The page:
Pork, veal and egg producers say California’s plan will raise prices for consumers, come at a high cost to small farmers, and in the case of veal, which has largely moved away from crates, ban a problem that doesn’t exist. For farmers, the shift can be crippling.

“When a farmer invests in a cage system he’s hoping to get at least a 20-year lifespan,” explains Ken Klippen, the spokesman for the National Association of Egg Farmers.

“Then if just a couple years later he’s got to go cage-free, which can cost up to $45 per chicken, the financial burden is so oppressive that some just give up.”

Polling in April by the Humane Society of the United States found 72% in favor of the new law.

If the campaigners get the signatures they need, there is an excellent chance that it will be passed, The Guardian reports.


USDA report provides uniform ways of measuring greenhouse gas emissions

The US Department of Agriculture has released a report that for the first time provides uniform scientific methods for quantifying the changes in greenhouse gas emissions and carbon storage from various land management and conservation activities.

A media statement from Colorado State University says its faculty members served as authors and external science advisors on the new report and a CSU team is leading the implementation of a new online tool that provides customized GHG reports and management plans in accordance with the new guidelines.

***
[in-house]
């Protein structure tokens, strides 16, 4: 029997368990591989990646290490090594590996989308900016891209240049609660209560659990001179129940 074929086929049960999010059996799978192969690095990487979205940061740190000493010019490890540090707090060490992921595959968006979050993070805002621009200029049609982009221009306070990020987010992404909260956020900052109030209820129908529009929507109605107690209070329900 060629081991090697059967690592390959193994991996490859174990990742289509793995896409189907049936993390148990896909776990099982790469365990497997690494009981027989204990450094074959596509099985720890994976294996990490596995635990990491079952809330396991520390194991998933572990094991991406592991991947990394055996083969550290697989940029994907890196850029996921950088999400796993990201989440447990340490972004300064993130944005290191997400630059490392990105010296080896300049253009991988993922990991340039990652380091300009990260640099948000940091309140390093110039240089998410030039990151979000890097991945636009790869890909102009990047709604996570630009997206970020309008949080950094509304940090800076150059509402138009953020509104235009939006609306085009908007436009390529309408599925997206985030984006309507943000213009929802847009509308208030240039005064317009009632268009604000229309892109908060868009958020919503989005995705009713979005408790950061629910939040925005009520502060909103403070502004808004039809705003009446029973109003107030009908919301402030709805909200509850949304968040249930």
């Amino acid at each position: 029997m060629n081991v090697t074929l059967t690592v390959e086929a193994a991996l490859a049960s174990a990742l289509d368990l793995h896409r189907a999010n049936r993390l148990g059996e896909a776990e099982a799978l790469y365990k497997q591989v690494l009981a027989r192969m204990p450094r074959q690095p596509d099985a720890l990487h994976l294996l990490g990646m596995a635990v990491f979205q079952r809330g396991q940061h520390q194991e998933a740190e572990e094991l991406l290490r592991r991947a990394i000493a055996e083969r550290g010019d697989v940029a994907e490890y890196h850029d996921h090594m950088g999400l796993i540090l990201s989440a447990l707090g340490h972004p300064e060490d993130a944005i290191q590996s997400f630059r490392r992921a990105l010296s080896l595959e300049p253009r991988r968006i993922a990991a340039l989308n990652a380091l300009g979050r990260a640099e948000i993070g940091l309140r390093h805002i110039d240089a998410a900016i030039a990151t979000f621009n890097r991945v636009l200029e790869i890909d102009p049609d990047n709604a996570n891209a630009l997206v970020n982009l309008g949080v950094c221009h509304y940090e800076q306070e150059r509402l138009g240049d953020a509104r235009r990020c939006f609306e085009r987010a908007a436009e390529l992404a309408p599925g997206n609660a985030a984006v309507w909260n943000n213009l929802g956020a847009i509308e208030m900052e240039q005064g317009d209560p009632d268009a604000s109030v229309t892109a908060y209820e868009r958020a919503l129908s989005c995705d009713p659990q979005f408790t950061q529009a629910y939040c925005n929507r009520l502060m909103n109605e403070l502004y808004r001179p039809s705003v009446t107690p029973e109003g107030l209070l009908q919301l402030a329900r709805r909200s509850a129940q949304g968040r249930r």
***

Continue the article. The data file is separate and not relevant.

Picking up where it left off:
The report is titled Quantifying Greenhouse Gas Fluxes in Agriculture and Forestry: Methods for Entity-Scale Inventory. It is expected to help the USDA evaluate greenhouse gas mitigation programmes and develop new tools to help farmers, ranchers and forest landowners participate in emerging carbon markets.

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Research in US clarifies the health costs of air pollution from agriculture

Ammonia pollution from agricultural sources poses larger health costs than previously estimated, according to NASA-funded research.

Harvard University researchers Fabien Paulot and Daniel Jacob used computer models, including a NASA model of chemical reactions in the atmosphere, to better represent how ammonia interacts in the atmosphere to form harmful particulate matter.

The improved simulation helped the scientists narrow in on the estimated health costs from air pollution associated with food produced for export – a growing sector of agriculture and a source of trade surplus.

A media release can be found here.